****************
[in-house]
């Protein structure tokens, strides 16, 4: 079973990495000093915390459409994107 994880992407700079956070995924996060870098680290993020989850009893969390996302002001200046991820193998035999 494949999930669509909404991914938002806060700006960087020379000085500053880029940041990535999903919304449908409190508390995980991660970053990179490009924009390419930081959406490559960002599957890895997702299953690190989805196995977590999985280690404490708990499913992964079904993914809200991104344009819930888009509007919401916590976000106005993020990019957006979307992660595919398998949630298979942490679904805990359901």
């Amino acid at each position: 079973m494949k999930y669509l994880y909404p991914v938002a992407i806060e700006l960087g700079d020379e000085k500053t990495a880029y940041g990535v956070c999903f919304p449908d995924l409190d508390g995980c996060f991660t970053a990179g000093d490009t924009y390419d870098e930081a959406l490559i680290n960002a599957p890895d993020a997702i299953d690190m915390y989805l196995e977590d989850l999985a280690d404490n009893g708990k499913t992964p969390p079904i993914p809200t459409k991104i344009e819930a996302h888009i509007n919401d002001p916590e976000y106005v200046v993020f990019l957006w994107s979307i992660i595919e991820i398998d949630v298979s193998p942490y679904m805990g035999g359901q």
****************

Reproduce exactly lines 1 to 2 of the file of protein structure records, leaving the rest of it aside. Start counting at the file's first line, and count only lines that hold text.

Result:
[in-house]
């Protein structure tokens, strides 16, 4: 079973990495000093915390459409994107 994880992407700079956070995924996060870098680290993020989850009893969390996302002001200046991820193998035999 494949999930669509909404991914938002806060700006960087020379000085500053880029940041990535999903919304449908409190508390995980991660970053990179490009924009390419930081959406490559960002599957890895997702299953690190989805196995977590999985280690404490708990499913992964079904993914809200991104344009819930888009509007919401916590976000106005993020990019957006979307992660595919398998949630298979942490679904805990359901």